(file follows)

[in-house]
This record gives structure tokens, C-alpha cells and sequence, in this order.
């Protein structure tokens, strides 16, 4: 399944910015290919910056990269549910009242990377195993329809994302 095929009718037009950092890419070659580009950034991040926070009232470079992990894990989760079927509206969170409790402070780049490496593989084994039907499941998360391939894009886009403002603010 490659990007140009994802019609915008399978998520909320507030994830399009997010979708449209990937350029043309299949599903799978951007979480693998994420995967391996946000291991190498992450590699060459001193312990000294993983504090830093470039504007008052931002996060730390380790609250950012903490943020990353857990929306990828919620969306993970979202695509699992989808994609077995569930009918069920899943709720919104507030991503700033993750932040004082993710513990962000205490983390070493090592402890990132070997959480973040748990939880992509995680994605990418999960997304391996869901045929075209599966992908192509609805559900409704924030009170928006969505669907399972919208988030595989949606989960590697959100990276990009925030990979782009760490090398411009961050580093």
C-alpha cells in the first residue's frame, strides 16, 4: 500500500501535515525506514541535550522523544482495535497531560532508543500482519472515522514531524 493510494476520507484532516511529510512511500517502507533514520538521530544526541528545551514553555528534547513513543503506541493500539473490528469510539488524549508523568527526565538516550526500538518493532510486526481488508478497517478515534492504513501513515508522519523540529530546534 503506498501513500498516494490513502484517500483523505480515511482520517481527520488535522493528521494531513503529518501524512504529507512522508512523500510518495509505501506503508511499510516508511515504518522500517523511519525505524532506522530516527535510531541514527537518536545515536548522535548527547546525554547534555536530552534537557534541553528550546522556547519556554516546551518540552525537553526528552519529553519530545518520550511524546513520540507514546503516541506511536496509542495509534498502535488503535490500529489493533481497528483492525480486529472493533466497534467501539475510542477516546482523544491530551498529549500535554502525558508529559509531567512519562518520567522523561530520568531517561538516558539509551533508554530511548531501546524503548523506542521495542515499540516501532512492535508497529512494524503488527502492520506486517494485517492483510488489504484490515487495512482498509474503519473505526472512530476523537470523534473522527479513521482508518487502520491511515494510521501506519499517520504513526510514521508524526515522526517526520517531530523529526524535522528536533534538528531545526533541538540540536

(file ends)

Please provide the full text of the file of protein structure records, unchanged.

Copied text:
[in-house]
This record gives structure tokens, C-alpha cells and sequence, in this order.
């Protein structure tokens, strides 16, 4: 399944910015290919910056990269549910009242990377195993329809994302 095929009718037009950092890419070659580009950034991040926070009232470079992990894990989760079927509206969170409790402070780049490496593989084994039907499941998360391939894009886009403002603010 490659990007140009994802019609915008399978998520909320507030994830399009997010979708449209990937350029043309299949599903799978951007979480693998994420995967391996946000291991190498992450590699060459001193312990000294993983504090830093470039504007008052931002996060730390380790609250950012903490943020990353857990929306990828919620969306993970979202695509699992989808994609077995569930009918069920899943709720919104507030991503700033993750932040004082993710513990962000205490983390070493090592402890990132070997959480973040748990939880992509995680994605990418999960997304391996869901045929075209599966992908192509609805559900409704924030009170928006969505669907399972919208988030595989949606989960590697959100990276990009925030990979782009760490090398411009961050580093």
C-alpha cells in the first residue's frame, strides 16, 4: 500500500501535515525506514541535550522523544482495535497531560532508543500482519472515522514531524 493510494476520507484532516511529510512511500517502507533514520538521530544526541528545551514553555528534547513513543503506541493500539473490528469510539488524549508523568527526565538516550526500538518493532510486526481488508478497517478515534492504513501513515508522519523540529530546534 503506498501513500498516494490513502484517500483523505480515511482520517481527520488535522493528521494531513503529518501524512504529507512522508512523500510518495509505501506503508511499510516508511515504518522500517523511519525505524532506522530516527535510531541514527537518536545515536548522535548527547546525554547534555536530552534537557534541553528550546522556547519556554516546551518540552525537553526528552519529553519530545518520550511524546513520540507514546503516541506511536496509542495509534498502535488503535490500529489493533481497528483492525480486529472493533466497534467501539475510542477516546482523544491530551498529549500535554502525558508529559509531567512519562518520567522523561530520568531517561538516558539509551533508554530511548531501546524503548523506542521495542515499540516501532512492535508497529512494524503488527502492520506486517494485517492483510488489504484490515487495512482498509474503519473505526472512530476523537470523534473522527479513521482508518487502520491511515494510521501506519499517520504513526510514521508524526515522526517526520517531530523529526524535522528536533534538528531545526533541538540540536